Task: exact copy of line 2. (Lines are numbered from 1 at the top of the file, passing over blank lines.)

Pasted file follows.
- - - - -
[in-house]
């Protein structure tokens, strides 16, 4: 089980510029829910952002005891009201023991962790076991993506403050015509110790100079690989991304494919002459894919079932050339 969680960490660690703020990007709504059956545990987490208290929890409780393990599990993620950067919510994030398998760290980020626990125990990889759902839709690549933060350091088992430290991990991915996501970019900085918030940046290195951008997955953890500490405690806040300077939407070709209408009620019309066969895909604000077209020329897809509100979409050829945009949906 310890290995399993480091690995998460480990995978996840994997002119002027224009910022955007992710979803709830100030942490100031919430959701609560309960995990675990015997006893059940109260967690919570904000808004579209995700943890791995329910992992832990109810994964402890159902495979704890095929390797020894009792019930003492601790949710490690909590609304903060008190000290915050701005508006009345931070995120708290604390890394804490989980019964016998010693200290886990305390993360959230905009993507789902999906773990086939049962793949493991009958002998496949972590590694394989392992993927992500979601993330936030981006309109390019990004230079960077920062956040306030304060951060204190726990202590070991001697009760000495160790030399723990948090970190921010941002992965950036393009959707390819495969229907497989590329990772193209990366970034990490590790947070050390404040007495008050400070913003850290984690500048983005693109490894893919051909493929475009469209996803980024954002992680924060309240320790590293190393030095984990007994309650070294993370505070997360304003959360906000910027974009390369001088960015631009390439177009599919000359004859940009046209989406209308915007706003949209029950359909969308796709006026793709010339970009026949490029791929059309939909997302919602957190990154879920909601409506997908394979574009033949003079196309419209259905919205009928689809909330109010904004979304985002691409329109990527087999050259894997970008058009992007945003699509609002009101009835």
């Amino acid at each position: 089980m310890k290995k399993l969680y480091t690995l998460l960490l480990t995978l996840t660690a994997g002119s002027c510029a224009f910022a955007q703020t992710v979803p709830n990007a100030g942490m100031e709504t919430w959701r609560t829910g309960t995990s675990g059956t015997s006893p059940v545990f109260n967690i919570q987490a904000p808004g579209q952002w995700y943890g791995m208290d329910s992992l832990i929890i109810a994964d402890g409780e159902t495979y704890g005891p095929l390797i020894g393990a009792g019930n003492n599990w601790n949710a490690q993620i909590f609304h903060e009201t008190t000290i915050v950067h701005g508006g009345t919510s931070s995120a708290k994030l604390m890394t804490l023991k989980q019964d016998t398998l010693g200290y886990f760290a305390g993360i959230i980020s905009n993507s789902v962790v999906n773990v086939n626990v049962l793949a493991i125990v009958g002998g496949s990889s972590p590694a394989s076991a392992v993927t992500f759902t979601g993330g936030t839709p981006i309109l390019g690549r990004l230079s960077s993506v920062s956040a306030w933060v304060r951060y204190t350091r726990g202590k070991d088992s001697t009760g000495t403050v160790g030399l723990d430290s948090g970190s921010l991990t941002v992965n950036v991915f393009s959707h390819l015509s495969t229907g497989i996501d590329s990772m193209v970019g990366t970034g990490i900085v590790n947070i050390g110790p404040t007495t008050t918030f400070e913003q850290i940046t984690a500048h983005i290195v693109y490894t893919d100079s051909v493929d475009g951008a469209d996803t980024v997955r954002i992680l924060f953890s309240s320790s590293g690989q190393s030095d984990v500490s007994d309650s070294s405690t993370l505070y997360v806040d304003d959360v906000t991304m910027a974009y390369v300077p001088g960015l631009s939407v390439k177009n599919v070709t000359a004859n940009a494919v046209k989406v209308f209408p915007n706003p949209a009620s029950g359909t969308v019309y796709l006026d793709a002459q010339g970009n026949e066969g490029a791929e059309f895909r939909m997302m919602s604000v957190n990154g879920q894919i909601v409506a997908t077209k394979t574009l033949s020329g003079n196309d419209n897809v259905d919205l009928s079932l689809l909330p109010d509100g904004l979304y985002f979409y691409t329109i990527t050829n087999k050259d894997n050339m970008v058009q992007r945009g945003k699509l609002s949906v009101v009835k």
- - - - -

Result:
């Protein structure tokens, strides 16, 4: 089980510029829910952002005891009201023991962790076991993506403050015509110790100079690989991304494919002459894919079932050339 969680960490660690703020990007709504059956545990987490208290929890409780393990599990993620950067919510994030398998760290980020626990125990990889759902839709690549933060350091088992430290991990991915996501970019900085918030940046290195951008997955953890500490405690806040300077939407070709209408009620019309066969895909604000077209020329897809509100979409050829945009949906 310890290995399993480091690995998460480990995978996840994997002119002027224009910022955007992710979803709830100030942490100031919430959701609560309960995990675990015997006893059940109260967690919570904000808004579209995700943890791995329910992992832990109810994964402890159902495979704890095929390797020894009792019930003492601790949710490690909590609304903060008190000290915050701005508006009345931070995120708290604390890394804490989980019964016998010693200290886990305390993360959230905009993507789902999906773990086939049962793949493991009958002998496949972590590694394989392992993927992500979601993330936030981006309109390019990004230079960077920062956040306030304060951060204190726990202590070991001697009760000495160790030399723990948090970190921010941002992965950036393009959707390819495969229907497989590329990772193209990366970034990490590790947070050390404040007495008050400070913003850290984690500048983005693109490894893919051909493929475009469209996803980024954002992680924060309240320790590293190393030095984990007994309650070294993370505070997360304003959360906000910027974009390369001088960015631009390439177009599919000359004859940009046209989406209308915007706003949209029950359909969308796709006026793709010339970009026949490029791929059309939909997302919602957190990154879920909601409506997908394979574009033949003079196309419209259905919205009928689809909330109010904004979304985002691409329109990527087999050259894997970008058009992007945003699509609002009101009835």